Their mother was killed by a hunter in the Lookout Mountain area in eastern Oregon. Michelle Schireman, a zookeeper in the Oregon Zoo's North America section, said the hunter is a former Oregon Department of Fish and Wildlife employee who didn't realize he had shot a female cougar that had cubs.
Once he realized his mistake, he tracked the cougar's paw prints in the snow back to the den and found a trio of newborns.
The hunter reported the situation to ODFW and wildlife workers then cared for the young cougars, who were only around 2 weeks old and weighed just a few pounds each, before transferring them to the Oregon Zoo.
Their eyes were still cloudy blue and unable to focus at the time.
Shireman said the cubs would have starved to death or been eaten by a predator, likely within a day, if they had not been found.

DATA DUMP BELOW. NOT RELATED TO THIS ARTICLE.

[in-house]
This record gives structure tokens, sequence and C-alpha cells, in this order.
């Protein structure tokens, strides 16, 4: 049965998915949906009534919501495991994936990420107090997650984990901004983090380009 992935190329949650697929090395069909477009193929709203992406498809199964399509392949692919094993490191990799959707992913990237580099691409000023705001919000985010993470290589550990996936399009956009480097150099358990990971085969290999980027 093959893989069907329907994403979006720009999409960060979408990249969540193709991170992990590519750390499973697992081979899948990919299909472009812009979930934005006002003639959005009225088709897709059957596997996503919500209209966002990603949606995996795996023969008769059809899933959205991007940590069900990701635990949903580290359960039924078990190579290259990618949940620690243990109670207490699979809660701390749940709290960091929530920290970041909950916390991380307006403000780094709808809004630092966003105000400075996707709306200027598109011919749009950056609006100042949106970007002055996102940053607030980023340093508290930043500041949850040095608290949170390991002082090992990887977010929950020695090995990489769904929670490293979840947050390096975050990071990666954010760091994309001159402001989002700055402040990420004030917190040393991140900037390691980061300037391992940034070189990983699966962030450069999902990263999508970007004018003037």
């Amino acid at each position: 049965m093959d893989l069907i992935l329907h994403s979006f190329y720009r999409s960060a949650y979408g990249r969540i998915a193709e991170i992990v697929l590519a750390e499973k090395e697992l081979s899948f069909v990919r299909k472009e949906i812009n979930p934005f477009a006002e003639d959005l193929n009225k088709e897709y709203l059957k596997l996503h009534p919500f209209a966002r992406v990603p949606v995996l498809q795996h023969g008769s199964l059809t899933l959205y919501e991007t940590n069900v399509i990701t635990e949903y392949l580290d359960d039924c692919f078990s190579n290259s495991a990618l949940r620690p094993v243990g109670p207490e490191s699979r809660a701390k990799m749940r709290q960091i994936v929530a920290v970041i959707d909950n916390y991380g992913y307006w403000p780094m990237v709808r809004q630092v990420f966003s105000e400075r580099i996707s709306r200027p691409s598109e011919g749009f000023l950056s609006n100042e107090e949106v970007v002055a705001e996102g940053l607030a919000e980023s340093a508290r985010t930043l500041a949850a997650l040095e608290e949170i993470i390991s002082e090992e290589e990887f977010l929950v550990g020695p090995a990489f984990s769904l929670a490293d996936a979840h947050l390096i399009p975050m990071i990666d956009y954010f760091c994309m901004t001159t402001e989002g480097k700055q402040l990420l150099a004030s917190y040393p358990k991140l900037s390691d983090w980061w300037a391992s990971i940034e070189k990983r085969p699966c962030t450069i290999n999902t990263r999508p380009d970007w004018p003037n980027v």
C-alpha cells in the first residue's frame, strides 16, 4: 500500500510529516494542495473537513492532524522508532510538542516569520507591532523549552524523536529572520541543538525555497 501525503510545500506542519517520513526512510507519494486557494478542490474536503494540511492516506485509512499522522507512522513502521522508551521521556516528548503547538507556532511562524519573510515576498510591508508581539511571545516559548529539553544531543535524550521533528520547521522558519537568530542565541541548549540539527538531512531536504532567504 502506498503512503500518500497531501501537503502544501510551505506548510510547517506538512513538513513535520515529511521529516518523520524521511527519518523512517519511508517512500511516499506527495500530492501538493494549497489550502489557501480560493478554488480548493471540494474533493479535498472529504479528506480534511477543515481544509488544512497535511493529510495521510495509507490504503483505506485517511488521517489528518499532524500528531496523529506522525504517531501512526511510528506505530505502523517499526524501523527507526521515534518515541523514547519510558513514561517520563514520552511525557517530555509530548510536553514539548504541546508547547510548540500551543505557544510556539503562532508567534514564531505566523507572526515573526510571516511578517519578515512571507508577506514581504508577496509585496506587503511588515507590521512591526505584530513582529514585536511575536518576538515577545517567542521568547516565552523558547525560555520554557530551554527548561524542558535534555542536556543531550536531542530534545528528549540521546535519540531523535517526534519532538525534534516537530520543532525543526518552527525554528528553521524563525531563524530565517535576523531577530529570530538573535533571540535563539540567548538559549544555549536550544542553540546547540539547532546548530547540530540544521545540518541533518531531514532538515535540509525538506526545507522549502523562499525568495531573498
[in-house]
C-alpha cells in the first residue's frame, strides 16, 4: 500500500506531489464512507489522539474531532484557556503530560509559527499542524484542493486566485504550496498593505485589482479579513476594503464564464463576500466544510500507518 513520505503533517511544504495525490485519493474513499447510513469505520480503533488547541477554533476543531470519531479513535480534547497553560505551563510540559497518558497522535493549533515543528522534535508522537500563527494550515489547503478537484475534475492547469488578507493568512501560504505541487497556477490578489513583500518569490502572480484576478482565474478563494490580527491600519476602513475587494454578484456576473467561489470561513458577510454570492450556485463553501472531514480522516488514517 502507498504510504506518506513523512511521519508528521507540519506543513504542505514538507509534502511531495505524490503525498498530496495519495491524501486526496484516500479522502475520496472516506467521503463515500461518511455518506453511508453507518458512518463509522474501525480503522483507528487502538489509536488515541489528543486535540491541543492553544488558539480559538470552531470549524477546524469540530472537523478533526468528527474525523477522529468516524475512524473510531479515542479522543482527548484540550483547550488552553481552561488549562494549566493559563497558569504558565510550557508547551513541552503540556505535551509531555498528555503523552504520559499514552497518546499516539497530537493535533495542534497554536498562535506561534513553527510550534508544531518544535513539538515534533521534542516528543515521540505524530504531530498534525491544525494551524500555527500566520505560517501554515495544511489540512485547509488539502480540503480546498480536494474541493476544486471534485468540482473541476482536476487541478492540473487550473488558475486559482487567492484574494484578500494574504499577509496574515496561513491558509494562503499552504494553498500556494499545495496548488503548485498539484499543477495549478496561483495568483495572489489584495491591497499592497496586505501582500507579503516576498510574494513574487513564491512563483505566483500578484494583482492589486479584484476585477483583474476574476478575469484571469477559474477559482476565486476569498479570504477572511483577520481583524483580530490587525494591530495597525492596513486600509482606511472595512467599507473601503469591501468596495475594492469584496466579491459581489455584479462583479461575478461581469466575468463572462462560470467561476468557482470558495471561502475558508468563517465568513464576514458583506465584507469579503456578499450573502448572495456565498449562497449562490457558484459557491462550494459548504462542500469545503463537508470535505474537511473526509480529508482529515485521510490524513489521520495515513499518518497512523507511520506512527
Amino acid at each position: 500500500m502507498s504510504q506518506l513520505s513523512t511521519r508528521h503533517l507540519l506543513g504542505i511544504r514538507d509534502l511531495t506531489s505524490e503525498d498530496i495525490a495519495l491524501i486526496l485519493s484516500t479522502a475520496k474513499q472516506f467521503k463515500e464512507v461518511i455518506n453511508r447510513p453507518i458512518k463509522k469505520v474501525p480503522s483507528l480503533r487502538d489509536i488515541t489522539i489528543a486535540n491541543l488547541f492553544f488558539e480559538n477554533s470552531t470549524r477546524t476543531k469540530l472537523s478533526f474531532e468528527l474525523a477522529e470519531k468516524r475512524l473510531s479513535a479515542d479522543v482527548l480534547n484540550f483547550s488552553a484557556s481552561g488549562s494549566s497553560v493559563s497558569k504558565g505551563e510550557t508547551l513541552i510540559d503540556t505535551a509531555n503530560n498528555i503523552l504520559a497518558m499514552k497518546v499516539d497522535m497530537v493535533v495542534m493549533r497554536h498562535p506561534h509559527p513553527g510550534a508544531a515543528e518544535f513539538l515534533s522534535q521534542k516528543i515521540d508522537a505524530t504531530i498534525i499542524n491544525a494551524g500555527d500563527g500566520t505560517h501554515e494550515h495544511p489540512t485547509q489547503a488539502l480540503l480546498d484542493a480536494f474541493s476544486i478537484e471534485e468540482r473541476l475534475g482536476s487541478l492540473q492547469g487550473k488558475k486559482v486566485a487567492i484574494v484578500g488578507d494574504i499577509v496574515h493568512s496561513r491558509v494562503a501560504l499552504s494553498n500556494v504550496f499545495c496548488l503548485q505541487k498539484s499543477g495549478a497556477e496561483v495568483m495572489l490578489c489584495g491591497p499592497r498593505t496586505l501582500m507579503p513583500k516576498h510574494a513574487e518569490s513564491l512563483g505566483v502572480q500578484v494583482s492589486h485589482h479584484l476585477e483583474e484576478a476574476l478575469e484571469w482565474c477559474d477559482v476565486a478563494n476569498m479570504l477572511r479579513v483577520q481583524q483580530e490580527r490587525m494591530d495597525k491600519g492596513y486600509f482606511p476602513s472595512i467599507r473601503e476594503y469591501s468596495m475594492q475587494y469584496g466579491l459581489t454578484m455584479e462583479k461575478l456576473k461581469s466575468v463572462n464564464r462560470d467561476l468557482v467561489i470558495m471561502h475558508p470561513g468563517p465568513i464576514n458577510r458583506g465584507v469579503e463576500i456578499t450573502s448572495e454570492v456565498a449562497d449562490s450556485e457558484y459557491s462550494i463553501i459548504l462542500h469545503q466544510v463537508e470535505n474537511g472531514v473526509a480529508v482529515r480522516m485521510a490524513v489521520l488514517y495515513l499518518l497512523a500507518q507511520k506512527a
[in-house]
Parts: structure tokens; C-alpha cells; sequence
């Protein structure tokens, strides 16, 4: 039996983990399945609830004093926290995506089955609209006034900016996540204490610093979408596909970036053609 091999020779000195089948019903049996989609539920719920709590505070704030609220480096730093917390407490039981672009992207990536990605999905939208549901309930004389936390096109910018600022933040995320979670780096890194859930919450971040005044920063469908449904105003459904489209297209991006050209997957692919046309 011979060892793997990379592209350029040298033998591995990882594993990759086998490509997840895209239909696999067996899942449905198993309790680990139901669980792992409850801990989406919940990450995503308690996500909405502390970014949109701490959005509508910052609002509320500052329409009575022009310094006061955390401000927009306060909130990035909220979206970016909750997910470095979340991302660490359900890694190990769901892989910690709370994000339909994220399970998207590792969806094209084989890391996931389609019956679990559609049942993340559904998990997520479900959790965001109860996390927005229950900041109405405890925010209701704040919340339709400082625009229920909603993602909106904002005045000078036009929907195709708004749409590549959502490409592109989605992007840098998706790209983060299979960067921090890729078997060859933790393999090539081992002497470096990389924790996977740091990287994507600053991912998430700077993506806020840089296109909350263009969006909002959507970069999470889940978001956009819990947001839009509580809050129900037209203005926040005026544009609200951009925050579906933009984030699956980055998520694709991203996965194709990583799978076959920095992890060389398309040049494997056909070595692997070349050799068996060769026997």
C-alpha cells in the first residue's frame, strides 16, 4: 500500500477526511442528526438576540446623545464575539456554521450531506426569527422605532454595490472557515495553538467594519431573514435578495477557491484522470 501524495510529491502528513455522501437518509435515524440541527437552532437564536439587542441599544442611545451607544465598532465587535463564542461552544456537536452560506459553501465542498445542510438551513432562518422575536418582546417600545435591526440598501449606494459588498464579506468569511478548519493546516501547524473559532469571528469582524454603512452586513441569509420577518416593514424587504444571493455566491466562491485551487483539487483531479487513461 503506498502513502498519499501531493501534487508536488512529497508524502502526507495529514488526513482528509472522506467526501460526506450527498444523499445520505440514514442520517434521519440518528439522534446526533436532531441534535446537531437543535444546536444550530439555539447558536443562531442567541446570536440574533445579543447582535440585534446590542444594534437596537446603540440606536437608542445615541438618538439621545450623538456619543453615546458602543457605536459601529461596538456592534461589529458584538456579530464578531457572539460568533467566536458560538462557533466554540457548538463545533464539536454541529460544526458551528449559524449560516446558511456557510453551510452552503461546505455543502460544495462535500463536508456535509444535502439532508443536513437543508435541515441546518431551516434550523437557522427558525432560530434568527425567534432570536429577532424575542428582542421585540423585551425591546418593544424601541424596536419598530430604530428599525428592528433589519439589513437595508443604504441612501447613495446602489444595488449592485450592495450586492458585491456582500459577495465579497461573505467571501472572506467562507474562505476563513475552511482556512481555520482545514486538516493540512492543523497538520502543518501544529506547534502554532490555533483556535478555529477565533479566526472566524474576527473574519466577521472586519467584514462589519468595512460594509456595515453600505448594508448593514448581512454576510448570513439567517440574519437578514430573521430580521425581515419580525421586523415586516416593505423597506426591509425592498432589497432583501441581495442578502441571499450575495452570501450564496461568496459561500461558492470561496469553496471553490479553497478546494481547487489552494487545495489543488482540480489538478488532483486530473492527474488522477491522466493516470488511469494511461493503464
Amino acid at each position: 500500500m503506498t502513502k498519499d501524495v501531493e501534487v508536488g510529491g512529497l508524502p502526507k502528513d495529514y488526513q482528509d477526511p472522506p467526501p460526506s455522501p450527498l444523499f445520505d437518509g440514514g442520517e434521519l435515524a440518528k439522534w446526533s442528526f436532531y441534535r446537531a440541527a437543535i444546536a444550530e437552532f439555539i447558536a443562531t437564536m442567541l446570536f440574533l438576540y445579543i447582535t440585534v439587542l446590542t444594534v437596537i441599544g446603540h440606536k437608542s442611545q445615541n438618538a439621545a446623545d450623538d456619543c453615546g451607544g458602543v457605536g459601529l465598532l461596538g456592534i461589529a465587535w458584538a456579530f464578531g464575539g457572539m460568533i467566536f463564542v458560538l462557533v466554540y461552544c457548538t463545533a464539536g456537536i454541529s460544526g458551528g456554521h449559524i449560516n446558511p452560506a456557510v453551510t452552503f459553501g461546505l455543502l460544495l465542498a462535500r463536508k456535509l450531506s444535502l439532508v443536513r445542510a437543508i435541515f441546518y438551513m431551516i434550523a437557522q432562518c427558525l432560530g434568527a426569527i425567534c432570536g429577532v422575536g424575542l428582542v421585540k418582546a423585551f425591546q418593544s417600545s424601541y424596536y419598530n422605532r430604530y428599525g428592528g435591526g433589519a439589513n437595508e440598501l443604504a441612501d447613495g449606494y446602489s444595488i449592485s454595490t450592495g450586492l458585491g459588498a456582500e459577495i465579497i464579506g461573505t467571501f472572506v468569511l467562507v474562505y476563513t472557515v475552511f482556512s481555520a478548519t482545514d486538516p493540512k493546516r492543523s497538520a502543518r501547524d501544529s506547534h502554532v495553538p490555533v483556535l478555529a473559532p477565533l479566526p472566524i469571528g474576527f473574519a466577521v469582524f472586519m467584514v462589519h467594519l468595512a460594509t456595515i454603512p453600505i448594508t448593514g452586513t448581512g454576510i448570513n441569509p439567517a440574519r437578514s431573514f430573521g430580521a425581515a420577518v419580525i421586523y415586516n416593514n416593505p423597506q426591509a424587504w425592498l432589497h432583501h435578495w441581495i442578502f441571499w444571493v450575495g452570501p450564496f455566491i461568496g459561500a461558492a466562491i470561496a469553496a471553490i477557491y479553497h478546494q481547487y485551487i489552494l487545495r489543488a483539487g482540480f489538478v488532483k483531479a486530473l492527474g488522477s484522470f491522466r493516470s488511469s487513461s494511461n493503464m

The siblings will not be separated when they move on to the North Carolina Zoo. That zoo recently lost two geriatric cougars and had enough room for three new ones.
Schireman serves as the species coordinator for cougars for the Association of Zoos and Aquariums. She said whenever possible, she tries to keep brothers and sisters together.
She has found homes for more than 100 cougar cubs at zoos across the country. She said without a mother, young cougars lack the skills and resources necessary to survive on their own in the wild.
Zoo workers said the cubs, one male and two females, have each started developing distinctive personalities. One is playful, one is shy and the third one just likes to cuddle, Schireman said.
Travel arrangements are being finalized, but the cubs will likely be departing for their new home during the first week of March.
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